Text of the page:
From the FT:
Factory gate inflation has hit double-digit figures for the first time in more than 20 years, underlining the strong price pressures in the economy that have stopped the Bank of England cutting interest rates.
Economists said the year-on-year increase of 10 per cent in the prices charged by manufacturers increased the risk of a knock-on effect on consumer price inflation, the measure the Bank uses to decide monetary policy.
The figures preceded Tuesday’s release of consumer price inflation figures, which are usually affected by factory gate inflation because they push up retailers’ costs. Economists polled by Reuters expect the annual rise in consumer prices to accelerate from 3.3 per cent in May to 3.6 per cent in June, far above the Bank’s 2 per cent target.
Factory gate inflation rose from an annual rate of 9.3 per cent in May, the Office for National Statistics said. Costs for fuel and raw materials increased 30.3 per cent in the year to June – also the highest in more than 20 years. This was chiefly because of the near-doubling of crude oil prices.
Vicky Redwood at Capital Economics said: “These data underline why the monetary policy committee is unlikely to cut interest rates in the next couple of months, even though the economy is weakening fast.”
Ross Walker, economist at the Royal Bank of Scotland, said: “Pipeline pressures remain substantial and overall, these data reinforce the likelihood that Bank rate will remain on hold for some time.” But in spite of the rise in inflation for factories’ input and output prices to the highest annual rate since the series began in 1986, the monthly increase in manufacturers’ costs and selling prices was smaller than analysts had expected.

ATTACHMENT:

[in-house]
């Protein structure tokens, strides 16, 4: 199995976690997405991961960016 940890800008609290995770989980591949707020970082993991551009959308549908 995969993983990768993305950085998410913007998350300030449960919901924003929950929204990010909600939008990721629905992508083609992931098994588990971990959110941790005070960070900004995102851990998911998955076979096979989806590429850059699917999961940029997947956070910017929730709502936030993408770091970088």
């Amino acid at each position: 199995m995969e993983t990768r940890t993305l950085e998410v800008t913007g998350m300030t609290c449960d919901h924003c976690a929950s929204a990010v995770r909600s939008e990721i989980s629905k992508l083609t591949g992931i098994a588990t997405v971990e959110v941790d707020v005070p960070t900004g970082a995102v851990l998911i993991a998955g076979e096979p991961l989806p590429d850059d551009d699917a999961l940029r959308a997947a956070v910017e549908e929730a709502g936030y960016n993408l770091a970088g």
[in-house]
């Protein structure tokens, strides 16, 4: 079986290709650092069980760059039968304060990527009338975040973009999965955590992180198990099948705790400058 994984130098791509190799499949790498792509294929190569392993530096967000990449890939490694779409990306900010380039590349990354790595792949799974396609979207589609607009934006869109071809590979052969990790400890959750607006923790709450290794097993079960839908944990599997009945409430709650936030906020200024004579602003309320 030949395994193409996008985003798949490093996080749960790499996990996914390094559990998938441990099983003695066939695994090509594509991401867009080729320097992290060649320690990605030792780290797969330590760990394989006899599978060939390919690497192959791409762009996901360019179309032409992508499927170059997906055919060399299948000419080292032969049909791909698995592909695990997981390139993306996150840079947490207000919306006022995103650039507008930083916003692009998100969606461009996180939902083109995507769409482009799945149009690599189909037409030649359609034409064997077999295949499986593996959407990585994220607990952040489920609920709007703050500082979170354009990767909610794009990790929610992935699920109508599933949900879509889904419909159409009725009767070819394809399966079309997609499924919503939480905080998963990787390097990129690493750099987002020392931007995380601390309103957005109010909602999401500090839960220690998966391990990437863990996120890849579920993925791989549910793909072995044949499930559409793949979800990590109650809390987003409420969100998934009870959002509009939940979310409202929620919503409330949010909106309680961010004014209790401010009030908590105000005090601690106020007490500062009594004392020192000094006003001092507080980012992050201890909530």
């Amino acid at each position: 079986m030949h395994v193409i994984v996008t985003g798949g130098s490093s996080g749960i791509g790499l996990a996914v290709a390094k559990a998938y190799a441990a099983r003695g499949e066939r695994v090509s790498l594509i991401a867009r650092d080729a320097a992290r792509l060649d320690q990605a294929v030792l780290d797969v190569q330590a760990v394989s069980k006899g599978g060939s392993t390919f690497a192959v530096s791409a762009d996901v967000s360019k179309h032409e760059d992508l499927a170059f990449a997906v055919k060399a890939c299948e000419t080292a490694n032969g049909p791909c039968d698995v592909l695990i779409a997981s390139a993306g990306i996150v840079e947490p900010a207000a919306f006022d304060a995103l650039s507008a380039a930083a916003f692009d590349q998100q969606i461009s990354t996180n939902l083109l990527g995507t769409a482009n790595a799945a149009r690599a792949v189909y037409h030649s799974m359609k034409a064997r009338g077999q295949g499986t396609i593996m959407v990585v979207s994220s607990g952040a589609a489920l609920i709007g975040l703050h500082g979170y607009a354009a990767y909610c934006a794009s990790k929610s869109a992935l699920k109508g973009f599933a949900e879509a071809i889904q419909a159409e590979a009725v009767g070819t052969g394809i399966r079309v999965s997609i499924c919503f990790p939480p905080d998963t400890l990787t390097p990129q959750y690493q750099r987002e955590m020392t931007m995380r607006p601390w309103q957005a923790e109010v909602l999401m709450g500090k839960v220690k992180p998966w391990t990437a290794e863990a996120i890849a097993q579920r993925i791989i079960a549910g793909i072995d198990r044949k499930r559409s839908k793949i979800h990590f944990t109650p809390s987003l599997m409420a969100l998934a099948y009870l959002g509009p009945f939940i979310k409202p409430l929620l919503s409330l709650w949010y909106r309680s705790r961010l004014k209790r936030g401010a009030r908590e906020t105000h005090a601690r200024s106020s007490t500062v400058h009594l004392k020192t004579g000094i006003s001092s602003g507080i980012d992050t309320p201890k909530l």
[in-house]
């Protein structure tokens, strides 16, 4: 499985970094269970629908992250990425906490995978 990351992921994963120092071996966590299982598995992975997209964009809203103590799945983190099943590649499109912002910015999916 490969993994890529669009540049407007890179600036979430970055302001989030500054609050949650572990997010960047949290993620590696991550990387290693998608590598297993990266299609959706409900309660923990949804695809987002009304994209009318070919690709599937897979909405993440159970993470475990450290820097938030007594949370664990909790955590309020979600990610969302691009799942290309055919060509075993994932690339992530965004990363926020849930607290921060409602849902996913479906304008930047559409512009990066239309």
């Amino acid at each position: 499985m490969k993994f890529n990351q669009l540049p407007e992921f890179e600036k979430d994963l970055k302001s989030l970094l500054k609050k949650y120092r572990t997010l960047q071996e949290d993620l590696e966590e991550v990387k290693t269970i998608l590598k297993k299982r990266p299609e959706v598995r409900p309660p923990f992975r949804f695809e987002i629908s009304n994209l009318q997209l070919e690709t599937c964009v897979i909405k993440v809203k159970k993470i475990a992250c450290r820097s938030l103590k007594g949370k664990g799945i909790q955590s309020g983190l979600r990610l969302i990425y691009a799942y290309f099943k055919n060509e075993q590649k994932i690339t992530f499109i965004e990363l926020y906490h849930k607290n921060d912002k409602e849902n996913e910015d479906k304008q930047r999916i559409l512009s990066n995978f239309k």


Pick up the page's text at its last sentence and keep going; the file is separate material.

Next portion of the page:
Factory gate prices were up 0.9 per cent on the month, and manufacturers’ input costs climbed 2.3 per cent. But revisions to previous months’ data and other technical factors pushed up the annual increase.
The Bank has made clear it can do little to avert the short-term spike in inflation, but has signalled it will watch for any signs of price pressures driving up wage settlements, which in turn boost inflation in the long term.
Michael Saunders, economist at Citi, said a further jump in the prices manufacturers were charging for food and petrol products could feed quickly into the consumer price index. He added that global cost pressures would be magnified by the weak pound pushing up import prices.
“The widespread and powerful inflation pressures evident in the producer price data are likely to be reflected in a large and extended overshoot of the CPI inflation target in the next two to three years,” he said.
The steady rise in manufacturers’ input prices has brought them 69 per cent higher since January 2004, according to Citi – ramping up the pressure on consumer prices.
In contrast, input prices fell by 2 per cent between January 1986 and January 2004.